Born: June 3, 1906 | Died: April 12, 1975 Primary Instrument: Vocal
Josephine Baker is remembered principally as a spirited entertainer, the glamorous Josephine who became the toast of France. But there was a great deal more to Josephine Baker. She was a great lover of life and of humanity, who devoted herself to making the world a more hospitable place and to securing a better future for its citizens. She was the role model for entertainers to stand up for their beliefs, and became a legend in the process.
A dancer, jazz singer, actress and a comedian all in one, Josephine Baker was the first black female entertainer to break through racial prejudice in Europe and the United States. Her acts were both outrageously funny and quite sexy. She was a star of stage, screen and recordings; Baker spent much of her life working tirelessly against prejudice, during World War II in Europe and the civil-rights era in America. She's still one of the most famous expatriates in American history, perfectly epitomizing the hedonistic abandon of the Jazz Age in Paris
Josephine Baker was born in St. Louis, Missouri in 1906. When she was thirteen she dropped out of school left home and got married but the marriage only lasted a few months before it ended. Josephine started performing as a street musician in St. Louis and soon graduated to performing on the T.O.B.A. vaudeville circuit. In 1922 she landed a small part as a comedy chorus girl in the touring company of Noble Sissle and Eubie Blake's musical revue Shuffle Along. Josephine went over well in her small role in the revue and came to the attention of Sissle and Blake. They wrote a special part for her in their 1924 production of Chocolate Dandies. During this time period Josephine became the steady girl friend of Eubie Blake.
French producers came to New York looking to cast an all- black musical revue in Paris. They saw Josephine performing at the Plantation Club and offered her a part in their production La Revue Negré. In 1925 she went to Paris to appear in in the show. The show opened on October 2, 1925 in Paris at the Théâtre Champs-Elysées. Josephine had two numbers in La Revue Negré. In the first routine she danced a frantic version of the Charleston while accompanied by a jazz band that featured Sidney Bechet. Her second routine was the closing number of the show was called Danse de Sauvage. It was an erotic dancethat she performed with the male dancer named Joe Alex. This dance was the hit of the show and proved to be the role that would launch Josephine towards stardom in Europe.
The La Revue Negré began a tour of Europe but Josephine left the show in Berlin and returned to France, where she was offered a starring role at the famous Folies Bergère. In the show Josephine performed a dance that combined both comedy and eroticism were she wore only a skirt fashioned to look like bananas and comically crossed her eyes. The show was a big hit and Josephine became a major star in France based on this her performances at the Folies Bergère. In 1926 Josephine made her first recordings in Paris and opened her own night club called Chez Josephine.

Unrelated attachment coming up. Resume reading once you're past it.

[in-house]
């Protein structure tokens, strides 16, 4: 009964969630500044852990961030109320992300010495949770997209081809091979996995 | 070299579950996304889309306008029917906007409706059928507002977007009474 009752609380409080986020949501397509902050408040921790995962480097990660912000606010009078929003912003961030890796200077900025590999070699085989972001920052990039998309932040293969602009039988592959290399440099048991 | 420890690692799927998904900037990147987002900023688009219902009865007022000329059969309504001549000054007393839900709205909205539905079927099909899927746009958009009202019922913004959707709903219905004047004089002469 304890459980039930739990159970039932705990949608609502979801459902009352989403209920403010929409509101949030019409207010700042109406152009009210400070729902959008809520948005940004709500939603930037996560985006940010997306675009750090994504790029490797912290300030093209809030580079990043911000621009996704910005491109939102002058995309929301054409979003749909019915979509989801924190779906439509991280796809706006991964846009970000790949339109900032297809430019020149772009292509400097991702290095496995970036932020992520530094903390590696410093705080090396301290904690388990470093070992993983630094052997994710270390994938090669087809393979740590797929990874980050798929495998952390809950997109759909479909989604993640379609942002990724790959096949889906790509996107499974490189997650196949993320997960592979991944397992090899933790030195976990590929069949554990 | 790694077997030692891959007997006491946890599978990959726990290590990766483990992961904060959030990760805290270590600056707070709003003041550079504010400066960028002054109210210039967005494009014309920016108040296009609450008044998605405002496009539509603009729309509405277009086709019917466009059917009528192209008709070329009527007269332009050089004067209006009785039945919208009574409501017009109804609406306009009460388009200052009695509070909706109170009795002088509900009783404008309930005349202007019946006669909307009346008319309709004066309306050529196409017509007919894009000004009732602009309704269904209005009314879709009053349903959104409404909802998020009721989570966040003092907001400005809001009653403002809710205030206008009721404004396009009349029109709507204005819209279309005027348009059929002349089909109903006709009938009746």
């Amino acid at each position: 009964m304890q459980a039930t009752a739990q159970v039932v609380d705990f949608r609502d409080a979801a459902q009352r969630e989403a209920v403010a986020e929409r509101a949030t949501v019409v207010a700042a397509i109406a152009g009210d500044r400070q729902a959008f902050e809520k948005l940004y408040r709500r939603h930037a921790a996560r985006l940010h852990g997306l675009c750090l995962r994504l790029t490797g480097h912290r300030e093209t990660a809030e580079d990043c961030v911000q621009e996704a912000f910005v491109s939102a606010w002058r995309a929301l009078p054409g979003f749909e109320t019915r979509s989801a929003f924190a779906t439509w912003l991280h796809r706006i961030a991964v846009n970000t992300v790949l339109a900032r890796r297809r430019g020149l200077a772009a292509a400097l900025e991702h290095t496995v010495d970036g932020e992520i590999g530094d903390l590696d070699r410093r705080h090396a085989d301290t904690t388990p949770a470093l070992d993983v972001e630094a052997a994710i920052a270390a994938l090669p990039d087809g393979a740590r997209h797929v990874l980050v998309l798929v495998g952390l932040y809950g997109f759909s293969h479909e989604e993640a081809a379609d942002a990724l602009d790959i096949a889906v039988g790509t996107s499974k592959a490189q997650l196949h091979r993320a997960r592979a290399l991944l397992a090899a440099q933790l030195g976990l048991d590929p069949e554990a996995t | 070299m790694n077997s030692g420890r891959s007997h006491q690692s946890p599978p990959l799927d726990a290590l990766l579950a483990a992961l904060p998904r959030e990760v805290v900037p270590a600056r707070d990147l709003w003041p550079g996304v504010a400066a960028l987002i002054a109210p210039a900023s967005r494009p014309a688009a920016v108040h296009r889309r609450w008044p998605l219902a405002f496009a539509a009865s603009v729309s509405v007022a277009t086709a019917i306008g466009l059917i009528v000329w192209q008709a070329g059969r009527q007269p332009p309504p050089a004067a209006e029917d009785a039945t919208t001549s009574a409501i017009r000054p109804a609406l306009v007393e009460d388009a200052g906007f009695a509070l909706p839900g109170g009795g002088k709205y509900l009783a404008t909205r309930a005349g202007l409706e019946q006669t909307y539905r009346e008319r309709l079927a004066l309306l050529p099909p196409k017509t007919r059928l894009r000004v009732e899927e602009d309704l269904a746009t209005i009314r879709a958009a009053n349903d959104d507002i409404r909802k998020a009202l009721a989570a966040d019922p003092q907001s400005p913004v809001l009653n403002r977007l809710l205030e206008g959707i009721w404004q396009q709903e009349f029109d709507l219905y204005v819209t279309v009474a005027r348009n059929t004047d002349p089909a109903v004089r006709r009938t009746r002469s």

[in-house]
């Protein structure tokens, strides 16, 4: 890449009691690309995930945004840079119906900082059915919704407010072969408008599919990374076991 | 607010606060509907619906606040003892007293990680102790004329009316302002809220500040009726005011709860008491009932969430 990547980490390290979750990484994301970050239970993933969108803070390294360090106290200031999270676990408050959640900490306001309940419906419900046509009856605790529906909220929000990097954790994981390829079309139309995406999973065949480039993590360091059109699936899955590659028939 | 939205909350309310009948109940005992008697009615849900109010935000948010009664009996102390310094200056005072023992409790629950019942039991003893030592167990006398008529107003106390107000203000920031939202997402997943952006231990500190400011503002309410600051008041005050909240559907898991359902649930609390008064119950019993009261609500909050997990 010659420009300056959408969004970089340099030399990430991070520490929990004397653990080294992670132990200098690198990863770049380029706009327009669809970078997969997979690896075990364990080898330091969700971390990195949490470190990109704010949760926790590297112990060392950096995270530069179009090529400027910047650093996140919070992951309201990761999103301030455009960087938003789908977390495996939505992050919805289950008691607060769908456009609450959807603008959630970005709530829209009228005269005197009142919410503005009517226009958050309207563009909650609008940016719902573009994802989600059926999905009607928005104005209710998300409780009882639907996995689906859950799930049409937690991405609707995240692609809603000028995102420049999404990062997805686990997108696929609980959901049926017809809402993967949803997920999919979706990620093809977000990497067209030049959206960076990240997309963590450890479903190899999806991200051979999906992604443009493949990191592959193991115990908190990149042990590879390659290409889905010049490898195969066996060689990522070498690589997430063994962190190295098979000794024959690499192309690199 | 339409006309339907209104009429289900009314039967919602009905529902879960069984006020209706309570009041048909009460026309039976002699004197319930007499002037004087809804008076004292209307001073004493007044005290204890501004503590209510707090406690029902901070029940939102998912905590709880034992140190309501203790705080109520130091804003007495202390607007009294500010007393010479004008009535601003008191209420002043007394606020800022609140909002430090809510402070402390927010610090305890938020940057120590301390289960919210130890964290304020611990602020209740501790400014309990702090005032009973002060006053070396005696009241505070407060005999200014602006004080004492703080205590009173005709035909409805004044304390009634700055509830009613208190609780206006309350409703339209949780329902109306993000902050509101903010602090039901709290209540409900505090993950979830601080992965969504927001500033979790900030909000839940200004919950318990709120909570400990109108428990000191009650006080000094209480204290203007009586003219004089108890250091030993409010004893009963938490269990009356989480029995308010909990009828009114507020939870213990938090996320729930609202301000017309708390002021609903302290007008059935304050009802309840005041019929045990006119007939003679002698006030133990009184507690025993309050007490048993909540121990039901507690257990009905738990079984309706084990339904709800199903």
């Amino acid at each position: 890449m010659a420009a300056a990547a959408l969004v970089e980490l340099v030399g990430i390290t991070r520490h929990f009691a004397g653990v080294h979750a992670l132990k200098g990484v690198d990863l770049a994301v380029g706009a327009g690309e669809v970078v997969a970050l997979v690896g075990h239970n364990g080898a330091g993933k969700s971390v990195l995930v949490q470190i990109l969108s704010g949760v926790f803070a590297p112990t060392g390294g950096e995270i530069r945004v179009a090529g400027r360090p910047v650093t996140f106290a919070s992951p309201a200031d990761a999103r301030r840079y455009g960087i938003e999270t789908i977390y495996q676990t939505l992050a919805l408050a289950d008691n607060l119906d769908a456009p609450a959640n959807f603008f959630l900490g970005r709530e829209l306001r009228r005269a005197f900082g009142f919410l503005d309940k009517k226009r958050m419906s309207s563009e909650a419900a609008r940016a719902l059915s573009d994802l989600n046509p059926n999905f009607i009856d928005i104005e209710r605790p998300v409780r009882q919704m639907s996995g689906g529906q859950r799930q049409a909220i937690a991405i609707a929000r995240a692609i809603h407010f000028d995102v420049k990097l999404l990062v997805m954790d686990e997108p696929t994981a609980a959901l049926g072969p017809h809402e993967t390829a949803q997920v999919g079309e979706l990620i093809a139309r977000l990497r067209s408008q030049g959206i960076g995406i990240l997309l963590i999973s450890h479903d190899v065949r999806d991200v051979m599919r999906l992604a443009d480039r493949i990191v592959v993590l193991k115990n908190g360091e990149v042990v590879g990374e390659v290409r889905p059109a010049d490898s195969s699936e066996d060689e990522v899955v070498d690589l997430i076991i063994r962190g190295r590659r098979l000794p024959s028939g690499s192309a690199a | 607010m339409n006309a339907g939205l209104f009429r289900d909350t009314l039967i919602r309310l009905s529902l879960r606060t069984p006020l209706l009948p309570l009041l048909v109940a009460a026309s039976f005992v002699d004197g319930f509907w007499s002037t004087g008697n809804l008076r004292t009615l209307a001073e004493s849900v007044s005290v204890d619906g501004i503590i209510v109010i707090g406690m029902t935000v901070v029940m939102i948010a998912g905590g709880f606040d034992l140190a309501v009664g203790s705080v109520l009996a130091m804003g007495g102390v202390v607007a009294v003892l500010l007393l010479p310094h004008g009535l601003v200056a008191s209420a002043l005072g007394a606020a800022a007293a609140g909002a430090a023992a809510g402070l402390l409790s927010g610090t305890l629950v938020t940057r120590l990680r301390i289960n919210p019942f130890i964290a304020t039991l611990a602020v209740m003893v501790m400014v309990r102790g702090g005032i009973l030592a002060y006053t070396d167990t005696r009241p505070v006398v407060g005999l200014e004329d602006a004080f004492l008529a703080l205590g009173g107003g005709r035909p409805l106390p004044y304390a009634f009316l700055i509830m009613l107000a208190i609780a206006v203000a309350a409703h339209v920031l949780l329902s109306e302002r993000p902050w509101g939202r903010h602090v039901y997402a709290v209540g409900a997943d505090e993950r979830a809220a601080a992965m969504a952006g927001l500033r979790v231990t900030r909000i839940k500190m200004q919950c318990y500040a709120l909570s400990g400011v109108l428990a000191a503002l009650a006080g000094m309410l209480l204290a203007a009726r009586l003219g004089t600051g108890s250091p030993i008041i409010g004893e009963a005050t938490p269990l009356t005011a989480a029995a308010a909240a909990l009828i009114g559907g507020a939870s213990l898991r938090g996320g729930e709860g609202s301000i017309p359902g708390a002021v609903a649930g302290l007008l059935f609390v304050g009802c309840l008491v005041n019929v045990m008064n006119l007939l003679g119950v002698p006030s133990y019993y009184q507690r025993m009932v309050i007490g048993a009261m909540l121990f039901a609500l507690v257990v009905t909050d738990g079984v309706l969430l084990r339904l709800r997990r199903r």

Josephine's star continued to rise in the 1930s and she became one of the biggest stars in France. In 1936 she returned to America to to star in Ziegfeld's Follies but the show was a flop and Baker broke her contract and returned to Paris disgusted with the racism that she was subjected to while in New York. During World War II Josephine stayed in France and joined the French Air Force working with the Red Cross and performing for French and Belgian troops. During the Nazi occupation of France Josephine heroically stayed in Paris and was a member of the French Resistance.
Josephine visited the United States during the 50s and 60s with renewed vigor to fight racism. When New York's popular Stork Club refused her service, she engaged a head-on media battle with pro-segregation columnist Walter Winchell. The National Association for the Advancement of Colored People (NAACP) named May 20 Josephine Baker Day in honor of her efforts.
Josephine agreed to perform at New York's Carnegie Hall in 1973. Due to previous experience, she was nervous about how the audience and critics would receive her. This time, however, cultural and racial growth was evident. Josephine received a standing ovation before the concert even began. The enthusiastic welcome was so touching that she wept onstage.
On April 8, 1975 Josephine premiered at the Bobino Theater in Paris. Celebrities such as Princess Grace of Monaco and Sophia Loren were in attendance to see 68- year-old Josephine perform a medley of routines from her 50 year career. The reviews were among her best ever. Days later, however, Josephine slipped into a coma. She died from a cerebral hemorrhage at on April 12, 1975.
More than 20,000 people crowded the streets of Paris to watch the funeral procession on its way to the Church of the Madeleine. The French government honored her with a 21- gun salute, making Josephine Baker the first American woman buried in France with military honors. Her gravesite is in the Cimetiére de Monaco, Monaco. The French government bestowed her with the country’s highest honrs as the Croix de Guerre; Rosette de la Resistance; and Legion d'Honneur.
A century has passed since the birth of Josephine Baker, and over a quarter century has passed since her death. However, the mark that she made on society during her life has not yet begun to fade.
Source: James Nadal